BAKERSFIELD, Calif. — Since the pandemic, residents at the Parkview Julian Nursing Facility had to wait nearly a week to use the two tablets available here at the facility which helped them connect with friends and family, but now thanks to community donations, they now have more than 15 of them, and the veteran who initially asked for the community's help says they are beyond grateful.
"To talk to our families again was like a godsend," said veteran James Jenkins.
James Jenkins, a 45-year-old Vietnam veteran who calls the Parkview Julian Nursing Facility, home, says that since 23ABC shared his story of how he and everyone else at the complex only had two tablets which allowed them to talk with loved ones, things have changed. Since then they have 17 tablets
donated along with, a T.V., DVDs and even socks.
"I was shocked, I really was, so right away we had enough to where four of us could link up now within a day that's miraculous to get a response like that," said Jenkins.
Now that the V.A. contracted facility has multiple tablets in rotation and there is no longer a five-day wait or 15-minute time limit when using one.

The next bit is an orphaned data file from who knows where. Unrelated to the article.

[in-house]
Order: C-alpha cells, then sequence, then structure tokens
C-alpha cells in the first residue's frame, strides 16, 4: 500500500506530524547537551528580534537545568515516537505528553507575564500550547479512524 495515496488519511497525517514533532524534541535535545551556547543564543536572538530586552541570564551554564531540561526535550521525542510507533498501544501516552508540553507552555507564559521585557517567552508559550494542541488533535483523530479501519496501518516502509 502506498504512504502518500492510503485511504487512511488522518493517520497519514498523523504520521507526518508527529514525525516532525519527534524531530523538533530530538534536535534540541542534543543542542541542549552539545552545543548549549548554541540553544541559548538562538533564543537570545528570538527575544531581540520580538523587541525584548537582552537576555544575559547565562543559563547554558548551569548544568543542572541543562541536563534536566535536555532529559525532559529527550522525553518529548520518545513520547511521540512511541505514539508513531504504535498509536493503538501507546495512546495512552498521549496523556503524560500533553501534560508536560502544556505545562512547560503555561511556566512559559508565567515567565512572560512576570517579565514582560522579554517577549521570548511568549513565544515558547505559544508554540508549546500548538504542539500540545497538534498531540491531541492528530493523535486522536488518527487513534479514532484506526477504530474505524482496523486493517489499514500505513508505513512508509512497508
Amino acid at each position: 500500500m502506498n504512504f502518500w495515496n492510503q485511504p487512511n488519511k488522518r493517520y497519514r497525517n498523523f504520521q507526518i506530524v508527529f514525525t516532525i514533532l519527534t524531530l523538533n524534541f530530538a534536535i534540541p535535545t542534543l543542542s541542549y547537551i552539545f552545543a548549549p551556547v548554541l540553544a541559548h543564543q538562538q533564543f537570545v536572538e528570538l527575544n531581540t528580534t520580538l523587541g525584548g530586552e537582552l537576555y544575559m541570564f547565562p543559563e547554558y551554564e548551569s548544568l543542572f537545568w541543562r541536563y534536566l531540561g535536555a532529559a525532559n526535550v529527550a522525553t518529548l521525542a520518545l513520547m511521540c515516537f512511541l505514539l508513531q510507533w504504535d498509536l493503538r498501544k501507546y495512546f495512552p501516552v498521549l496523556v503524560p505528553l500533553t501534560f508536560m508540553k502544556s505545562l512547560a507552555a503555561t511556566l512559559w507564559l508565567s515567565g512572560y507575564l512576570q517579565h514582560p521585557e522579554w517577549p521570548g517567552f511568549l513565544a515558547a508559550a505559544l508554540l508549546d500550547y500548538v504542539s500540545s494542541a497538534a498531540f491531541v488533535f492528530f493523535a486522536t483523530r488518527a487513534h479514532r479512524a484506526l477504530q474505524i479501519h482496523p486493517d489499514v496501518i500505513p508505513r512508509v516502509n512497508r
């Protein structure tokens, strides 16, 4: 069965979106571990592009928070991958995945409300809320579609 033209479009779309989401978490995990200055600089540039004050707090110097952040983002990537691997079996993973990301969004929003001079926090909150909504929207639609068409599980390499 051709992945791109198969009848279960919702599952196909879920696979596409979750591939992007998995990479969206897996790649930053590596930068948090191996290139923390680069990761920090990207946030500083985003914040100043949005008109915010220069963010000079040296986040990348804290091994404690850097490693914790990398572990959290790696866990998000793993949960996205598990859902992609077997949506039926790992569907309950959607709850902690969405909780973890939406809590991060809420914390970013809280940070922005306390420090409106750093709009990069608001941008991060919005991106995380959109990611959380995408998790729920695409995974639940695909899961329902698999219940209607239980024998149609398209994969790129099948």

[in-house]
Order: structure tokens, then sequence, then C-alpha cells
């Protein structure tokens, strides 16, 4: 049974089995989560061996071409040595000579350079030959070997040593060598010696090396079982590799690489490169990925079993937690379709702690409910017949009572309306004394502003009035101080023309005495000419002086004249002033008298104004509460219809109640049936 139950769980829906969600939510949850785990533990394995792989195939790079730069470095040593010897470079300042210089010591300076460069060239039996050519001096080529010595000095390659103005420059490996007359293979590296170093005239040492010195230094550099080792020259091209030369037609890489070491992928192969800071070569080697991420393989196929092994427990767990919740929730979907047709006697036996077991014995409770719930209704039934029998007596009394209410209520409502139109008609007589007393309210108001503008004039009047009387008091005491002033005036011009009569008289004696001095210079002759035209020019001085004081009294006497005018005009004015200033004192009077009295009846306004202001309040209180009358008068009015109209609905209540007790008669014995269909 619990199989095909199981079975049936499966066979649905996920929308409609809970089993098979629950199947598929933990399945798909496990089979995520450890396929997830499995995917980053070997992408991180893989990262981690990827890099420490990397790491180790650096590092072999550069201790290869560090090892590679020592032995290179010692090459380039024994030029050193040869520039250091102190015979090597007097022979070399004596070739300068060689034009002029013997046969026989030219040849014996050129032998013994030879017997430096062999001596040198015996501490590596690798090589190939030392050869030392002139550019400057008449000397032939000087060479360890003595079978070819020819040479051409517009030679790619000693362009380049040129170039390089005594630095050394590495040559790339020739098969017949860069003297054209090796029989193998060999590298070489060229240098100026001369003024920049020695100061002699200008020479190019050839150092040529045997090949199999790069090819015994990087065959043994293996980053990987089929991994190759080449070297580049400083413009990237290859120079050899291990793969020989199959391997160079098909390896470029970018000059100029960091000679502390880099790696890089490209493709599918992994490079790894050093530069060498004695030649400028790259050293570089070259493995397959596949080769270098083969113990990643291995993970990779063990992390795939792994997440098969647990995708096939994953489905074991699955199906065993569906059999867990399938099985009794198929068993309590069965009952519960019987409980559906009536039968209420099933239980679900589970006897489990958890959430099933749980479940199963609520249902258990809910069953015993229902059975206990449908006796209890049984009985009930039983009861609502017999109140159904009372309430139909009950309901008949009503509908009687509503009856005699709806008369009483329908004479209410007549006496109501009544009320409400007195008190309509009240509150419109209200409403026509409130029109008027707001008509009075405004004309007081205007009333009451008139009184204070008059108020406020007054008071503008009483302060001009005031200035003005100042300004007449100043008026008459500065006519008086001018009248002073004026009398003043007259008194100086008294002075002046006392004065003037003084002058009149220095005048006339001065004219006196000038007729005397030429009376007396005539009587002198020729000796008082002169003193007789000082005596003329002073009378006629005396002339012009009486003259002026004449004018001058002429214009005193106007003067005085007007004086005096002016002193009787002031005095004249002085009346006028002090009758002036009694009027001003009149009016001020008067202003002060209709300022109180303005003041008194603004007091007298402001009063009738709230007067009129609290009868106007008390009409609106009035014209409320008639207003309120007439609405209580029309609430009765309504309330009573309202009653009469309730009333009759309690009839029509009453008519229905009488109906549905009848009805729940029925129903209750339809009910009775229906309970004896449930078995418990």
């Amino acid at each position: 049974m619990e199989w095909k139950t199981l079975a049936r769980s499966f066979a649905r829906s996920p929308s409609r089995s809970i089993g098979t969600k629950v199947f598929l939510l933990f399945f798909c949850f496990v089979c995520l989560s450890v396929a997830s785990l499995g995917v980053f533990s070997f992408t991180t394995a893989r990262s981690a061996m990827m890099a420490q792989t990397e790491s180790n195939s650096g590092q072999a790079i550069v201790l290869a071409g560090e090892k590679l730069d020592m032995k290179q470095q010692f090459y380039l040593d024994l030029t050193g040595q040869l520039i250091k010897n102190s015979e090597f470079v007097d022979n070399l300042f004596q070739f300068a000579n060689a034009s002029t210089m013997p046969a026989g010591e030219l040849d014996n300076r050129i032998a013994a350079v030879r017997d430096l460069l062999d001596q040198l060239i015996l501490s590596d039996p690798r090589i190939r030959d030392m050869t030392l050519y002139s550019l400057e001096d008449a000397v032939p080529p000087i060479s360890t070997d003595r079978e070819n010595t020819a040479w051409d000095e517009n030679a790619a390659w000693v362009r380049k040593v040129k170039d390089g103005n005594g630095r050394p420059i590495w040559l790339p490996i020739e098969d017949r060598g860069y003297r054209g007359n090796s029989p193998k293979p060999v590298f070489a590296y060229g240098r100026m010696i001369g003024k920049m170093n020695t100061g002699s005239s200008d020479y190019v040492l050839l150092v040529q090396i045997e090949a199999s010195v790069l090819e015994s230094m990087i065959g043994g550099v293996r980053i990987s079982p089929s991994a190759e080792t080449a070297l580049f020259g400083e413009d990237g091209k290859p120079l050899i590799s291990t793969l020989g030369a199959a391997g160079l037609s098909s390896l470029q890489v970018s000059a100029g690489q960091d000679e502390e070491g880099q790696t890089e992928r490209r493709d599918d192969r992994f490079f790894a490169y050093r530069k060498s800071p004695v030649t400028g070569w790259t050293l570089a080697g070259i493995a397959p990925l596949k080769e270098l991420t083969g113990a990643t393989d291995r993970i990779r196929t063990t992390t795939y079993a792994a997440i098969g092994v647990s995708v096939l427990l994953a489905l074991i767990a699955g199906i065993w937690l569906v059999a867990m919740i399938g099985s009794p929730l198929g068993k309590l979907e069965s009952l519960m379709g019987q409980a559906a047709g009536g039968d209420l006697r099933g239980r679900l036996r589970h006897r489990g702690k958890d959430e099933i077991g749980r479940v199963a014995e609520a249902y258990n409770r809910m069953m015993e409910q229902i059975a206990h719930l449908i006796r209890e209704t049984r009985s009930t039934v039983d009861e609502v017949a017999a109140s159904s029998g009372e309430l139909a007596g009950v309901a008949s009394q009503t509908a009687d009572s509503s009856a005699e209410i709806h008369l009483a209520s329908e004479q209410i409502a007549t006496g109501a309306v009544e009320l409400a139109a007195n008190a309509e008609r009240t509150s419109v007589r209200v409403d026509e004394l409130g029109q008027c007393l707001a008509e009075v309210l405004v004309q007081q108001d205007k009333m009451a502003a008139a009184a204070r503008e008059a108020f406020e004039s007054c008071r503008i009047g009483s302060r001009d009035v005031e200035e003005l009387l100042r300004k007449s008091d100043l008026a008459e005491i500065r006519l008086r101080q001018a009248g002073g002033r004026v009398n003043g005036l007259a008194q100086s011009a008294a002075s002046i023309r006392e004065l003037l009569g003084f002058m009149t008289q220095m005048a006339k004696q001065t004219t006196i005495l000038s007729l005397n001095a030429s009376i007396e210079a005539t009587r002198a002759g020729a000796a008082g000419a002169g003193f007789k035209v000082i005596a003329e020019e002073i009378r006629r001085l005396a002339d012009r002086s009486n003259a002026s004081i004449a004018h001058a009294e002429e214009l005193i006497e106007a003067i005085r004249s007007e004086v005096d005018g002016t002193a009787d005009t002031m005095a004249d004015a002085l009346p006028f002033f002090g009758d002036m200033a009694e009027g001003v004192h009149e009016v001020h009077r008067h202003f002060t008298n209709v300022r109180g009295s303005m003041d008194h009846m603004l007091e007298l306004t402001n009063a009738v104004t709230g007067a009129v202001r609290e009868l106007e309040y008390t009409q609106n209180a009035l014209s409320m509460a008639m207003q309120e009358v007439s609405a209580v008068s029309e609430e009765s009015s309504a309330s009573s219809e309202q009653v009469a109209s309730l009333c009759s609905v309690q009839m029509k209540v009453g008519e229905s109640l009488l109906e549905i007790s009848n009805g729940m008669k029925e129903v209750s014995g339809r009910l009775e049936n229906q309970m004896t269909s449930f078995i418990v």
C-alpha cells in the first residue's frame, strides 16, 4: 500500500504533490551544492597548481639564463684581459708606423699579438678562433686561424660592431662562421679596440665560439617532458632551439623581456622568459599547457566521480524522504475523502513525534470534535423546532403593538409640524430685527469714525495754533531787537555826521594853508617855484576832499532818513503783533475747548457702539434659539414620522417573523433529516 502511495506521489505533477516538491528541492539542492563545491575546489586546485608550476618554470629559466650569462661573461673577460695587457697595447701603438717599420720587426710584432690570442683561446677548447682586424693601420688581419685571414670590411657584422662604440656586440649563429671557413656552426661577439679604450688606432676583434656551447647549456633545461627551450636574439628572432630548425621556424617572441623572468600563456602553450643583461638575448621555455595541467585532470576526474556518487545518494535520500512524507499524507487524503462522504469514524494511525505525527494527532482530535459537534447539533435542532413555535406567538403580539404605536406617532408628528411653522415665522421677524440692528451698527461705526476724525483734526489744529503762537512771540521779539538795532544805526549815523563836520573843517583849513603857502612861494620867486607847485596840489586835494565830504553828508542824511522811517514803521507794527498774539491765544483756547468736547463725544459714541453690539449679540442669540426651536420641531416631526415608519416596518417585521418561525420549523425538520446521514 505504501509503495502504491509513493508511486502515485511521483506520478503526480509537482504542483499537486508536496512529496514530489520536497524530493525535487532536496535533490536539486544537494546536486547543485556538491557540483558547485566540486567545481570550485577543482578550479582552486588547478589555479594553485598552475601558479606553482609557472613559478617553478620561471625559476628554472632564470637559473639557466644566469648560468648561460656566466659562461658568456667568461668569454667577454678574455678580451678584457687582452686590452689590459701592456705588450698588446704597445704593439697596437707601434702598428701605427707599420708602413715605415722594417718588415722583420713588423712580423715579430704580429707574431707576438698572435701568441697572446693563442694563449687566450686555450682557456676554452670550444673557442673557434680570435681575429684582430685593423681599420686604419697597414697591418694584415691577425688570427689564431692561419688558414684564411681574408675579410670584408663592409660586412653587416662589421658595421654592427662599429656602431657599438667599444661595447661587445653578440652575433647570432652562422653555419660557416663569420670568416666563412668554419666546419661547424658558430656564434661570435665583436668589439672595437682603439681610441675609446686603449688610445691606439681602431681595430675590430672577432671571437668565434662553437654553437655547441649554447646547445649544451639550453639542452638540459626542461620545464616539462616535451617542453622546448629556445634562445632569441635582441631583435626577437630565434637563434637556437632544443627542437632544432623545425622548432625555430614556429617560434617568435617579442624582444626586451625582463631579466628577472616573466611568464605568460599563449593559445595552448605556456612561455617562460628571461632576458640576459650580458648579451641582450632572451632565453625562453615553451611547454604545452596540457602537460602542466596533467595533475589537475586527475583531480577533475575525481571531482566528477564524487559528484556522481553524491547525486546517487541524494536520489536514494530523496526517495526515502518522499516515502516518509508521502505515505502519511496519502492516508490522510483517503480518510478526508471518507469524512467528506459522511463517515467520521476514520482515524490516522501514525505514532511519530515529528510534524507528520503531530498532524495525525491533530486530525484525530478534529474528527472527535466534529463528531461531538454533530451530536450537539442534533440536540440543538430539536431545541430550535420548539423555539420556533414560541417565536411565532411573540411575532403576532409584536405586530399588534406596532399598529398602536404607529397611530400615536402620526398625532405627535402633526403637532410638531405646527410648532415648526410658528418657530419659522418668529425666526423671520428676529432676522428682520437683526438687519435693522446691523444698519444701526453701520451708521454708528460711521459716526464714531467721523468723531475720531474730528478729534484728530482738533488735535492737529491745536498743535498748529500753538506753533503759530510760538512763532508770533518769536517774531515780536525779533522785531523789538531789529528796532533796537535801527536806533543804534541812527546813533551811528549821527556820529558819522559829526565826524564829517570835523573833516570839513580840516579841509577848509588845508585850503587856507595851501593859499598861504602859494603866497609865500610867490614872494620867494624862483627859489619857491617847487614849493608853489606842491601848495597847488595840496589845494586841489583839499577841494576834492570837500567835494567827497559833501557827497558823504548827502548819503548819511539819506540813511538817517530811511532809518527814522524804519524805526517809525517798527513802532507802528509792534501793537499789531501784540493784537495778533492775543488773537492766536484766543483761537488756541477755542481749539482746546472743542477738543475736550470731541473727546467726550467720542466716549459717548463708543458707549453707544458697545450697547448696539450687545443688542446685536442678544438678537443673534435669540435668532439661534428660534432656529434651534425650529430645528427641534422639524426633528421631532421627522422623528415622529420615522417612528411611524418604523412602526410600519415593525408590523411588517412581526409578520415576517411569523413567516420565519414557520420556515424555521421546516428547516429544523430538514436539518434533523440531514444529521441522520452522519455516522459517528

Jenkins shares that he has even been able to connect with new veterans online. He has been able to video chat with a buddy whose face he hasn't seen in five years and hosted a virtual veterans meeting for the first time-since the pandemic began.
The Ipads get dropped off and it's like we are in our little group again and that's where we unload and PTSD is real and this helps."
Some of the tablets donated were anonymous according to Jenkins, but 10 of them were donated by the Panama Buena Vista School District and three others by Seth Long of Motor City here in Bakersfield, who says once seeing our story he reached out to his colleagues and family members who raised enough money to give three Ipads and cases.
"I wanted to help in any way possible and I felt called to do it and it touched my heart and I really wanted to help, and just seeing Mr. Jenkins I just really wanted to cry," said Long.
Jenkins says many of the veterans were moved to tears to see their families and friends, but shares that it does become lonely for many of them at times since their in-person activities have been greatly limited because of the pandemic, so the facility is creating a blog on Facebook for them, where they will share, pictures, videos, and letters from the residents and are always looking for pen pals.
Jenkins said, "We are shocked that we could even do this and we have a lot that we would like to share and my psychiatrist years ago told me I should write about my experiences and that led me to write poetry and I hope to share some of that on the blog."
If you would like to connect with residents at Parkview Julian or would like to donate items be sure to contact them at email@example.com.